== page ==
Each 529 plan has a maximum allowed contribution which varies by state and ranges between $235,000 and $550,000. There is no federal tax deduction for contributions, but some states offer a state income tax deduction for contributions to that state’s plan. The plans are administered by state governments with investment management by mutual fund companies, with slight variations to the rules for each state. You can invest in any state’s plan, not only your own state’s plan, but you may be giving up that state income tax deduction I mentioned by investing out of state. To see your state’s status, check this link:

You can learn more about 529 Plans at Investopedia here: Another good resource is

5 Coverdell Education Savings Plans are another education specific investment account type, similar to 529 Plans. $2,000 is the annual maximum contribution per beneficiary. There is no tax deduction for contributions. Year-to-year interest or realized gains are tax free, and withdrawals for qualified education expenses are tax free. Slight variations exist between the definition of qualified education expenses for Coverdell ESAs vs. 529 Plans. Married couples with adjusted gross income over $220,000, or single filers with income over $110,000 are not eligible to contribute to a Coverdell ESA.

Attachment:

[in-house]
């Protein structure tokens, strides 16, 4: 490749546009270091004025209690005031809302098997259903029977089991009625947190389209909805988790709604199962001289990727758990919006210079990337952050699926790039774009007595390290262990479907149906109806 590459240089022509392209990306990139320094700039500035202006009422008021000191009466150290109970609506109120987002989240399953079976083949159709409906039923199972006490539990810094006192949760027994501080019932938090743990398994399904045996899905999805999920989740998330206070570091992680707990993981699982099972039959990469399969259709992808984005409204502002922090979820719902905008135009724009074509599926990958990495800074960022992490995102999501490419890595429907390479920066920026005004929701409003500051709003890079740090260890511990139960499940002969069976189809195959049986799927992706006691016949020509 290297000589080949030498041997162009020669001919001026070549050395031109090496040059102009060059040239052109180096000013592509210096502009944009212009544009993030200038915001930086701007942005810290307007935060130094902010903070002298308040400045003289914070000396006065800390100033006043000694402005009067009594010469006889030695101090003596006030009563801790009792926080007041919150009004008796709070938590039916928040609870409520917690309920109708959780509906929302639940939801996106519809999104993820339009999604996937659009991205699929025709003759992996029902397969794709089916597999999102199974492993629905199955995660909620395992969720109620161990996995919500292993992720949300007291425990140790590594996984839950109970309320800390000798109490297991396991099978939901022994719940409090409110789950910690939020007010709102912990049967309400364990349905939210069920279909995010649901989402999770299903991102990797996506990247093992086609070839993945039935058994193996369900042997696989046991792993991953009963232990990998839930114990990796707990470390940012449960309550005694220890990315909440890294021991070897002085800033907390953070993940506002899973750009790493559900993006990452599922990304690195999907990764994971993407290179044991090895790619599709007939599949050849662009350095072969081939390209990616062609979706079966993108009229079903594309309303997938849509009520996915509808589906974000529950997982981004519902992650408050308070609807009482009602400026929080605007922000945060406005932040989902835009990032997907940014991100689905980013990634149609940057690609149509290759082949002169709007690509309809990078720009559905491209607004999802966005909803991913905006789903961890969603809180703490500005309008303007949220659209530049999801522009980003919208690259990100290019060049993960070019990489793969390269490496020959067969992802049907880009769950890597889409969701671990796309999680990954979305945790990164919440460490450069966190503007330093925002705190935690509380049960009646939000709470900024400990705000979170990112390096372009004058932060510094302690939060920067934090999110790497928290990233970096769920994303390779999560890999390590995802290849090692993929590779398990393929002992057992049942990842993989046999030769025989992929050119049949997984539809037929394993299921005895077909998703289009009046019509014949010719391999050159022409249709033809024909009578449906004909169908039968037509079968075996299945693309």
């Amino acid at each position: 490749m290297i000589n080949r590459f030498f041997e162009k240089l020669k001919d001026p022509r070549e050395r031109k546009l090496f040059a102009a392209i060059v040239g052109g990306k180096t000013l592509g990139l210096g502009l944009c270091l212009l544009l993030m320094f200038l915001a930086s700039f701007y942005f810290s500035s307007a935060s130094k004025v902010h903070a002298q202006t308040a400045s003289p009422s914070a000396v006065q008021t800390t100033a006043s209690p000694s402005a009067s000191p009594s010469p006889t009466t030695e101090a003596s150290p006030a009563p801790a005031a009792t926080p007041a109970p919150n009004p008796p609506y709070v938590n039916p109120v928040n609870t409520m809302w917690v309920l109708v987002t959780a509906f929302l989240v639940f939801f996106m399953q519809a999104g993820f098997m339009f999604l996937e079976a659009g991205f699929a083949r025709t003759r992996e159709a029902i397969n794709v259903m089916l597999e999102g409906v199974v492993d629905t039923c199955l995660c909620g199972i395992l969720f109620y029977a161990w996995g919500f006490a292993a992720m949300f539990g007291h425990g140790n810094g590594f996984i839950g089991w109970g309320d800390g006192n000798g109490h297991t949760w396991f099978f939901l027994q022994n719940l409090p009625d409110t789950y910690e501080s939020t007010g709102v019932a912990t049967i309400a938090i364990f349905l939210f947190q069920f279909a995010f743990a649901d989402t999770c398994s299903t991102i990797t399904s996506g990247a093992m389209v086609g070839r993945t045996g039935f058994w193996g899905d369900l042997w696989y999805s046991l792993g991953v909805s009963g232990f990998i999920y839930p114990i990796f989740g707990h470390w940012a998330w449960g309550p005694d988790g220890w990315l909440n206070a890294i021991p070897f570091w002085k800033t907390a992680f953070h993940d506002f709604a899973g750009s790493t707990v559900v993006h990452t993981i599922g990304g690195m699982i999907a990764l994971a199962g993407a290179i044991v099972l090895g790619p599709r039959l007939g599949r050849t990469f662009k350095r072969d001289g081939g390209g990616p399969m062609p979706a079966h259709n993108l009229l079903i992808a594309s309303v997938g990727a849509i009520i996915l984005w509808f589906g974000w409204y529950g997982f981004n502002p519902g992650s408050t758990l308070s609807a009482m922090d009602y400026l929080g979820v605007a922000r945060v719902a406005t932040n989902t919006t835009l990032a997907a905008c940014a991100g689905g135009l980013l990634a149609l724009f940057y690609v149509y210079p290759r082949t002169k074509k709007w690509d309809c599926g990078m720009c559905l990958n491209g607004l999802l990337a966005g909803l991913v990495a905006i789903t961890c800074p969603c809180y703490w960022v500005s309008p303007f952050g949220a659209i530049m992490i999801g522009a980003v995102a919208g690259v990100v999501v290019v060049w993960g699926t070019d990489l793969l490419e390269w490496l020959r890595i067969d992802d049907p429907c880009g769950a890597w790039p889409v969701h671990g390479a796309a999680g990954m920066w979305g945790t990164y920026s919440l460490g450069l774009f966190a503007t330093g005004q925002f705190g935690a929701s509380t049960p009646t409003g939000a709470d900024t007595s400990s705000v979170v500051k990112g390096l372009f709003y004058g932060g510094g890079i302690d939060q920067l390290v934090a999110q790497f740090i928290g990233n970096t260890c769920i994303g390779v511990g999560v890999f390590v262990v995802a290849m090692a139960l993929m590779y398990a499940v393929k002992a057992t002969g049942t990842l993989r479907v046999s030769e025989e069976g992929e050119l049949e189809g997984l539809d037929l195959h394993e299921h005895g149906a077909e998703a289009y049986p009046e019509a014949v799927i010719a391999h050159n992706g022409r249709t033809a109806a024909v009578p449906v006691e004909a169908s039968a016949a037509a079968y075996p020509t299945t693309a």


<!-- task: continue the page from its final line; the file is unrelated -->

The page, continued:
You can learn more about Coverdell ESAs at Investopedia here:

Other Disclosures:

A Roth IRA offers tax deferral on any earnings in the account. Qualified withdrawals of earnings from the account are tax-free. Withdrawals of earnings prior to age 59½ or prior to the account being opened for 5 years, whichever is later, may result in a 10% IRS penalty tax.

Limitations and restrictions may apply.

Prior to investing in a 529 Plan, investors should consider whether the investor’s or designated beneficiary’s home state offers any state tax or other state benefits such as financial aid, scholarship funds, and protection from creditors that are only available for investments in such state’s qualified tuition program. Withdrawals used for qualified expenses are federally tax free. Tax treatment at the state level may vary. Please consult with your tax advisor before investing.